“Our product is to surprise you and so therefore you can’t help us.”
Heads, not tails
Unlike the Buzzfeeds of the world, which distribute the content they produce in-house, Gimlet relies on RSS feeds to push its podcasts to a wider audience, meaning producers are sometimes speaking into a metrics void. This is a problem that technology will eventually remedy (though Gimlet is not planning to build its own app). In the meantime, the co-founders are confident that high production values and tightly-edited, powerful storytelling will prove to be their sustainable competitive advantage. “We don’t want to have the most shows, we just want to have the best shows,” says Lieber. “We’re not trying to make a business from the long tail.”
Their business is in fact selling “novelty, surprise and delight.” As such, the Gimlet development process runs counter to what many Lean Startup methodology adherents, and indeed Matter startups, tend to practice. Blumberg and Lieber believe getting a Minimum Viable Product out in the world would undermine the value of their offering, so they set the bar very, very high from the get-go. Their long-form audio narratives are production-heavy labors of love: “We’re not about putting out products that aren’t yet ready. We’re very much like ‘let’s make it f*****g amazing, so that when people hear it, they’re like holy s**t,’” says Blumberg.
Paradoxically, even though the listener is at the core of everything Gimlet does, its editorial teams don’t often speak to their users. Instead they rely on their own taste and experience to stand as proxies for their audience. “You don’t by definition know what’s going to surprise you,” says Lieber of podcast listeners. “So we have to come up with that. Our product is to surprise you and so therefore you can’t help us.” Gimlet borrows from the Steve Jobs school of thought, says Blumberg, i.e. “[consumers] don’t know what they want until we make it.”
“A lot of the great elements of good tape you can find in the book of Genesis.”
The “group edit” gauntlet
To attain those high production standards, every story goes through rigorous layers of editing. After a reporter has written a draft, it is pored over, “brutally criticized”, and collaboratively rewritten by five or six colleagues. Every group edit is a skill-building exercise, with newer members “learning the vocabulary of how you fix things,” including how to give and receive feedback (which Blumberg and Lieber believe is a gift, just as we do at Matter).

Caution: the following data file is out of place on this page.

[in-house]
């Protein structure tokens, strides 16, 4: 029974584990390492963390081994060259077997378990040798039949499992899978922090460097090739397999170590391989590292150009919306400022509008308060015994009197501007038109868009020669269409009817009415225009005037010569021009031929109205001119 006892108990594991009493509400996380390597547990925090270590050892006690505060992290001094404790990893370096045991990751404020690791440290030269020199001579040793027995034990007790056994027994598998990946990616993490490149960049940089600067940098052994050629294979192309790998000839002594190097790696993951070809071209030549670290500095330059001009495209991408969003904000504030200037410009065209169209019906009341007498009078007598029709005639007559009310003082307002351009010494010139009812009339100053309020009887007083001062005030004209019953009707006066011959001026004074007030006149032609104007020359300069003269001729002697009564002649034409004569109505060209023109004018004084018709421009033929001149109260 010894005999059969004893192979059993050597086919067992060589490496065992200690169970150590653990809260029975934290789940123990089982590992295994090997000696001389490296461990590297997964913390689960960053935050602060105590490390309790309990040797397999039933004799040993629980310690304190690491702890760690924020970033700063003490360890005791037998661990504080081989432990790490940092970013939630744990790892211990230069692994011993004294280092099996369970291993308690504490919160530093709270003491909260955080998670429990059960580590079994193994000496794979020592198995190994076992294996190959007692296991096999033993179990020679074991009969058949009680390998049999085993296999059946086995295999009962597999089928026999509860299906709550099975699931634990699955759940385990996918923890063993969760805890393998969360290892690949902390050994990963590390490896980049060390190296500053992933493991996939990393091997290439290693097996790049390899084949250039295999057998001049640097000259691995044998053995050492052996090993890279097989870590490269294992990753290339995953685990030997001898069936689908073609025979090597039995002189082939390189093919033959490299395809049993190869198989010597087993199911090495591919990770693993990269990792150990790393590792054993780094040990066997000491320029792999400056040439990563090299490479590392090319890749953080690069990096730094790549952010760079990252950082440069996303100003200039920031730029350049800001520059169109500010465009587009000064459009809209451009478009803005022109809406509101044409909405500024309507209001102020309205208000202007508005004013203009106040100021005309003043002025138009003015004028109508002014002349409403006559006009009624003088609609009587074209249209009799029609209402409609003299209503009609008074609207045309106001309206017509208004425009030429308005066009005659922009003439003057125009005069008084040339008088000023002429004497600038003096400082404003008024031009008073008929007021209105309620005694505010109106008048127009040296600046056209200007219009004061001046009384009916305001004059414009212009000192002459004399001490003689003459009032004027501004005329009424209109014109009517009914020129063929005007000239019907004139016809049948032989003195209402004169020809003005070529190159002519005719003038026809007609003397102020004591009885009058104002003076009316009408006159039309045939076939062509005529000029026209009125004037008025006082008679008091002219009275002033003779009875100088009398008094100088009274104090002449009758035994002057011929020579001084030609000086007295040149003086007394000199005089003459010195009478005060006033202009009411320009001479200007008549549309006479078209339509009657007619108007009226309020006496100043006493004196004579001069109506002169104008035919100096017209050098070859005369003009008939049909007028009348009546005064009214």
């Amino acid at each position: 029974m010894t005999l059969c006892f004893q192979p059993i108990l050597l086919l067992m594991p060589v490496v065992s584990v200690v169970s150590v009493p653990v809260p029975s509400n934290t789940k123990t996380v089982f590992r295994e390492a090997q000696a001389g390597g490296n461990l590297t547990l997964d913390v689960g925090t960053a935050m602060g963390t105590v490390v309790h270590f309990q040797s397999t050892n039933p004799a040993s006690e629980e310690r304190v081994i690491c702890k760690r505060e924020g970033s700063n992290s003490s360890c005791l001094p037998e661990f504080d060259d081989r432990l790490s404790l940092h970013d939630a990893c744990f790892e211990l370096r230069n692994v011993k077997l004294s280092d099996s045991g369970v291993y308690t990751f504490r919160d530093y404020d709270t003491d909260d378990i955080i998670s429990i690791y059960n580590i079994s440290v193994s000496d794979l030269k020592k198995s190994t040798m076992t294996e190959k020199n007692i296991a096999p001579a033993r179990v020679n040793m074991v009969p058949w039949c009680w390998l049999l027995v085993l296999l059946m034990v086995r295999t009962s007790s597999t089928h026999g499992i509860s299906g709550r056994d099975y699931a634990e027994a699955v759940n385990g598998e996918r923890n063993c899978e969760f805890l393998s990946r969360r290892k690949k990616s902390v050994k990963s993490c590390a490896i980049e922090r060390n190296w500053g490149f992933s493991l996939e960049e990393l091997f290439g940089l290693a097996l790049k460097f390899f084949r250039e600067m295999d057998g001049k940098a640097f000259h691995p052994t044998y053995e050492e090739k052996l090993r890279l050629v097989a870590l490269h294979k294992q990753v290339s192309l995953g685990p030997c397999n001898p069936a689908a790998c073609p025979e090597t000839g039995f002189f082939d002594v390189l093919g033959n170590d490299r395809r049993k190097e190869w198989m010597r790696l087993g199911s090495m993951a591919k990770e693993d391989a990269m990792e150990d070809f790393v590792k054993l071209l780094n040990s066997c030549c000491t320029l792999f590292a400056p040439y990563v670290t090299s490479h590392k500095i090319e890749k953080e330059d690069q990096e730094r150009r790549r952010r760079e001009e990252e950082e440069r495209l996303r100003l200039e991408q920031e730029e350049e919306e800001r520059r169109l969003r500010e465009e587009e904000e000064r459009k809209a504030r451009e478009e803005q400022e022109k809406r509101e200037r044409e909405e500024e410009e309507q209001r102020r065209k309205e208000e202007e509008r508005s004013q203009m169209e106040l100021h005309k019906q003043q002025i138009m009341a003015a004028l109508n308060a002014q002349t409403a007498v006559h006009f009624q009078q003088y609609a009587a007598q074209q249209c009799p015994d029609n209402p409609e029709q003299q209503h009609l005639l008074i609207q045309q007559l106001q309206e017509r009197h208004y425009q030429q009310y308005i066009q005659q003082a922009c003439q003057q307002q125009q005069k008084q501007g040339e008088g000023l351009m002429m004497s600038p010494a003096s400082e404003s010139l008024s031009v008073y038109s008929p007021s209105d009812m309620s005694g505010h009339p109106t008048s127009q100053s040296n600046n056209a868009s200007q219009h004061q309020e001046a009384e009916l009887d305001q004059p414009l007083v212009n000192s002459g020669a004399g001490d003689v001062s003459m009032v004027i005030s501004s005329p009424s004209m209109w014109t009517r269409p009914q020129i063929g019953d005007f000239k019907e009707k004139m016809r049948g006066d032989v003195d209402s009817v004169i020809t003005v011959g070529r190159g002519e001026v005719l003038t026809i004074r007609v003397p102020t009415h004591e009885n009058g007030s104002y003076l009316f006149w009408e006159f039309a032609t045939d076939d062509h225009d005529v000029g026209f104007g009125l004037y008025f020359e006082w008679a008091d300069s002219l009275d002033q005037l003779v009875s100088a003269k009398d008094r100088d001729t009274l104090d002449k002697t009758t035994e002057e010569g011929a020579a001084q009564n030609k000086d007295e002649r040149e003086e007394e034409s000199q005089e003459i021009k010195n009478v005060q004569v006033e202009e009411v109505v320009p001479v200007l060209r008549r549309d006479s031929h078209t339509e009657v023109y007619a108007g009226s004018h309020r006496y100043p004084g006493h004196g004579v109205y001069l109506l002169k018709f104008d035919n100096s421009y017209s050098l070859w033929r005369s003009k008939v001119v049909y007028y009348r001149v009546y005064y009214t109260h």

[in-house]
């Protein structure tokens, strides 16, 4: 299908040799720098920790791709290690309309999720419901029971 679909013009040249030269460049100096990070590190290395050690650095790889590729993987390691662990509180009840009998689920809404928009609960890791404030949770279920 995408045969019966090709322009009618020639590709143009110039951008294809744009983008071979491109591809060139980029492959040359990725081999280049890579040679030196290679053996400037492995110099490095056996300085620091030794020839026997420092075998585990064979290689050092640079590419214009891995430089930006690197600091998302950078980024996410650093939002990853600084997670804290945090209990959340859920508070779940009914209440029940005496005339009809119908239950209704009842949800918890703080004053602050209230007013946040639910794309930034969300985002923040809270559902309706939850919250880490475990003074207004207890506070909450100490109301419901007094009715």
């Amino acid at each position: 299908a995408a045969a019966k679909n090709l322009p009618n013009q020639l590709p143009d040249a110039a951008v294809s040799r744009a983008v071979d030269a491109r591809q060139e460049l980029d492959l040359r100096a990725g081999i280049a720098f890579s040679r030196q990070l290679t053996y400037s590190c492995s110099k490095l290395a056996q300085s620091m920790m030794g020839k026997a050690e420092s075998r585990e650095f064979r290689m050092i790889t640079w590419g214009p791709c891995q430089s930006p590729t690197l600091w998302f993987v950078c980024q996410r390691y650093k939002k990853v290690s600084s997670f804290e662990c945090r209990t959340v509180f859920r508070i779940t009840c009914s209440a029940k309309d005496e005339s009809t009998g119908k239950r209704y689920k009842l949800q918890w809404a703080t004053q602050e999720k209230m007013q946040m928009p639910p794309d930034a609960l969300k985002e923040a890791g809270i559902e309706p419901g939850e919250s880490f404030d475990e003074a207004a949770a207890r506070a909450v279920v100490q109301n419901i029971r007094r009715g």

“We’ve been telling stories sort of since we’ve been, you know, human,” says Blumberg, who says he honed the craft under the tutelage of This American Life legend, Ira Glass. “One of the things I teach is what’s good tape. A lot of the great elements of good tape you can find in the book of Genesis.” To nurture new storytelling talent, Gimlet is working on its own academy, including a training curriculum of production basics for wannabe podcasters, and an internal radio masterclass every Friday morning.
Recently the team has been bringing its narrative prowess to bear on sponsored content. Gimlet’s new creative agency has just launched Open for Business, an eBay-branded podcast about starting out in entrepreneurship. While the brand has ultimate creative control, Blumberg and Lieber seek to cultivate balanced partnerships where Gimlet’s editorial and the client’s marketing teams are in step. They believe audio offers a unique conduit for a company’s message to an audience, and a unique opportunity to capture a listener’s undivided attention in those quiet moments, such as in the car or on the train as they commute to work.
“We’re great at doing brand advertising on your mobile phone. We can tell a really rich story,” says Blumberg. “We think audio is really good at doing things that no other medium is really as good at. It’s really about empathy and helping us all understand each other better and understand the world better.”
*The Drunken Walk is a series of live fireside chats, blog posts, and podcasts (coming soon!) from Matter Ventures, the world’s only independent startup accelerator for media entrepreneurs. We dive into the personal stories of founders, experts, and innovators in media to uncover the moments in their careers that changed everything. Our goal is to inspire and empower the next generation of media entrepreneurs to get from A to B without a map.